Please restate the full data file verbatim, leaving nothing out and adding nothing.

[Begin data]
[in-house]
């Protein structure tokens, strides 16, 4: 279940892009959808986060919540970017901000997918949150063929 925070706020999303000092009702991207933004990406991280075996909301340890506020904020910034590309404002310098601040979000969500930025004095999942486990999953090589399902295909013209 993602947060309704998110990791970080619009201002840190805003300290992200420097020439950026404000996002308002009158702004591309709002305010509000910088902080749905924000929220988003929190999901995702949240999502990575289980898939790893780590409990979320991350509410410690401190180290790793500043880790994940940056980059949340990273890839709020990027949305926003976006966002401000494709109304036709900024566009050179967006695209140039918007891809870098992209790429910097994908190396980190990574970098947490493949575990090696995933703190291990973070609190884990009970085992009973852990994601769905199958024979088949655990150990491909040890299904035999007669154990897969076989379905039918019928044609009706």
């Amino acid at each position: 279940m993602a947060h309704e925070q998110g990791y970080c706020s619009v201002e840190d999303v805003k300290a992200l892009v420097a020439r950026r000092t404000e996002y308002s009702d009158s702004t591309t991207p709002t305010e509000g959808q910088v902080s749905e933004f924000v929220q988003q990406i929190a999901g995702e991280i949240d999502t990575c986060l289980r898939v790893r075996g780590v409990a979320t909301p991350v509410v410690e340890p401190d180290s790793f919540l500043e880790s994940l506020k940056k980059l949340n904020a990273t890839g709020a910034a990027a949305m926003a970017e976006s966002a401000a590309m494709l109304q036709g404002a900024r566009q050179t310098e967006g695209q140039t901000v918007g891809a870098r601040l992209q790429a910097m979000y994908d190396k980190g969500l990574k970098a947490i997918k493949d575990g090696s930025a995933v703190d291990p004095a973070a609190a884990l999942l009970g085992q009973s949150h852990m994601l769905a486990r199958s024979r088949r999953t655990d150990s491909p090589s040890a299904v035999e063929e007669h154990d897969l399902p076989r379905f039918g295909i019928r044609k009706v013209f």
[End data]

[in-house]
């Protein structure tokens, strides 16, 4: 279940892009959808986060919540970017901000997918949150063929 925070706020999303000092009702991207933004990406991280075996909301340890506020904020910034590309404002310098601040979000969500930025004095999942486990999953090589399902295909013209 993602947060309704998110990791970080619009201002840190805003300290992200420097020439950026404000996002308002009158702004591309709002305010509000910088902080749905924000929220988003929190999901995702949240999502990575289980898939790893780590409990979320991350509410410690401190180290790793500043880790994940940056980059949340990273890839709020990027949305926003976006966002401000494709109304036709900024566009050179967006695209140039918007891809870098992209790429910097994908190396980190990574970098947490493949575990090696995933703190291990973070609190884990009970085992009973852990994601769905199958024979088949655990150990491909040890299904035999007669154990897969076989379905039918019928044609009706």
């Amino acid at each position: 279940m993602a947060h309704e925070q998110g990791y970080c706020s619009v201002e840190d999303v805003k300290a992200l892009v420097a020439r950026r000092t404000e996002y308002s009702d009158s702004t591309t991207p709002t305010e509000g959808q910088v902080s749905e933004f924000v929220q988003q990406i929190a999901g995702e991280i949240d999502t990575c986060l289980r898939v790893r075996g780590v409990a979320t909301p991350v509410v410690e340890p401190d180290s790793f919540l500043e880790s994940l506020k940056k980059l949340n904020a990273t890839g709020a910034a990027a949305m926003a970017e976006s966002a401000a590309m494709l109304q036709g404002a900024r566009q050179t310098e967006g695209q140039t901000v918007g891809a870098r601040l992209q790429a910097m979000y994908d190396k980190g969500l990574k970098a947490i997918k493949d575990g090696s930025a995933v703190d291990p004095a973070a609190a884990l999942l009970g085992q009973s949150h852990m994601l769905a486990r199958s024979r088949r999953t655990d150990s491909p090589s040890a299904v035999e063929e007669h154990d897969l399902p076989r379905f039918g295909i019928r044609k009706v013209f």